Overall Rating Gold
Overall Score 69.24
Liaison Rob Andrejewski
Submission Date March 4, 2022

STARS v2.2

University of Richmond
PRE-2: Points of Distinction

Status Score Responsible Party
Complete N/A Rob Andrejewski
Director of Sustainability
Office for Sustainability
"---" indicates that no data was submitted for this field

Name of the institution’s featured sustainability program, initiative, or accomplishment:
Eco-Corridor

A brief description of the institution’s featured program, initiative, or accomplishment:

The Eco-Corridor is natural area restoration project on the southern portion of the University of Richmond that includes four key components: construction of a multi-use recreational trail, removal of invasive plants, management of storm water, and restoration of Little Westham Creek. This project is a prime example of campus stewardship that will improve the health of Little Westham Creek and the surrounding area for years to come.

Little Westham Creek and the land surrounding it perform critical functions in our watershed. Improvements made through the Eco-Corridor project align with a vision first described in the Campus Master Plan. Since opening in 2020, the Eco-Corridor has been home to dozens of student projects and served as the focal point for the faculty Eco-Corridor Think Tank, which resulted the area being integrated into future coursework for a number of classes.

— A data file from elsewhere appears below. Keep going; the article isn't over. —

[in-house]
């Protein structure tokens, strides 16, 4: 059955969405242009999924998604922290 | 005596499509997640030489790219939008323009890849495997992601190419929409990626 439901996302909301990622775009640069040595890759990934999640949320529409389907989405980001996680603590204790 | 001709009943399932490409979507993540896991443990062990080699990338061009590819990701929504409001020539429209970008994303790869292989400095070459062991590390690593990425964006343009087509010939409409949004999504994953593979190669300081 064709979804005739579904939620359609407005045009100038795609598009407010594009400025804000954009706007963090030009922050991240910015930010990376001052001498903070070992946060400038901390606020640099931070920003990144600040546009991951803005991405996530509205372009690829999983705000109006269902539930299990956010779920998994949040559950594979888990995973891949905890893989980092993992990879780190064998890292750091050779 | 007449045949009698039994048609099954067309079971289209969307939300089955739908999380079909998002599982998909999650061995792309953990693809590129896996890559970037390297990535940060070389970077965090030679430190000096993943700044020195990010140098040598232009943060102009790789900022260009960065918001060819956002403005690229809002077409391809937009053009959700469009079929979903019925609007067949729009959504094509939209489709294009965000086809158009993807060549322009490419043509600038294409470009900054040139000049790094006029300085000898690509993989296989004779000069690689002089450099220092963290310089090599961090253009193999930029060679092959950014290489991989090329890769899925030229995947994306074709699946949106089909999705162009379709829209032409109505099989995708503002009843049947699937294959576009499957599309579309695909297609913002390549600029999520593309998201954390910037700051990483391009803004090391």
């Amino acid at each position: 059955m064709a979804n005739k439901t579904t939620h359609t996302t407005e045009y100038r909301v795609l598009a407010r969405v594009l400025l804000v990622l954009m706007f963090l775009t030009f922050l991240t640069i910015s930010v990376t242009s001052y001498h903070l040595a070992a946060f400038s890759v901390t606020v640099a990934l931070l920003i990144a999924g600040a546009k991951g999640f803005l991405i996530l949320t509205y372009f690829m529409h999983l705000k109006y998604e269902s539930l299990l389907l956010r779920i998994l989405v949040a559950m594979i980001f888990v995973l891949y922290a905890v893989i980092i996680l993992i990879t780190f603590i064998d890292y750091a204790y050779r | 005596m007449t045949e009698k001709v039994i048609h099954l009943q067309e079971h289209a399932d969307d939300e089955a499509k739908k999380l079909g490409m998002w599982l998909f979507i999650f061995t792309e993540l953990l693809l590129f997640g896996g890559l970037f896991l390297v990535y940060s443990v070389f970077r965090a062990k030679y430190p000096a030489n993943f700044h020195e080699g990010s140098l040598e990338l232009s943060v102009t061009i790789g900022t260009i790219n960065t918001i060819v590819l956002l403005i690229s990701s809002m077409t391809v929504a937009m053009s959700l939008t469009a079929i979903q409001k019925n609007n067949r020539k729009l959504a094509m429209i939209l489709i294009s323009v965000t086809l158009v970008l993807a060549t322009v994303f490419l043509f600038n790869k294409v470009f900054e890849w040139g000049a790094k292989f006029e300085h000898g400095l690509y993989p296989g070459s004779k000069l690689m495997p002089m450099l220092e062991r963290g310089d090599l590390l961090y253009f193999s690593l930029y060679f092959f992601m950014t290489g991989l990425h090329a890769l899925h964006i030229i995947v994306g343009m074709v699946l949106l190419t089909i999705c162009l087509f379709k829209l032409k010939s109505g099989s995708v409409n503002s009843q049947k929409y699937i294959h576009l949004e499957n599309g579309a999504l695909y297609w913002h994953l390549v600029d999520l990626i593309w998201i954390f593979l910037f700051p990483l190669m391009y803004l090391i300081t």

Study of Little Westham Creek and the effects of its restoration are a prime example of engaged scholarship with potential to inform real-world practices. See https://storymaps.arcgis.com/stories/8658c8f7b03e4ecc8b6d41d0b95a63ba for student-engaged work. Some of the topics are below:
• Restoration of Little Westham Creek
• Realignment and paving of 10-foot-wide Gambles Mill Trail with planting of shrubs, buffer trees, and ground cover along trail
• Creation of a pollinator meadow walk with native plantings
• Siting of an outdoor classroom
• Planing of native trees, shrubs, perennials, and grasses
• Historical investigation of a wastewater remnant site and Earthen Dam
• Design and installation of gates, bollards, and signage at the north and south ends of the trail
• Improvements to the Community Garden with new water bibs
• Stormwater management demonstration areas, including a bio-swale, rain garden, and level spreaders

The stream restoration and water quality changes have been monitored and are available for study. Features of the stream restoration include the following a small, main channel through a wide, well-vegetated floodplain;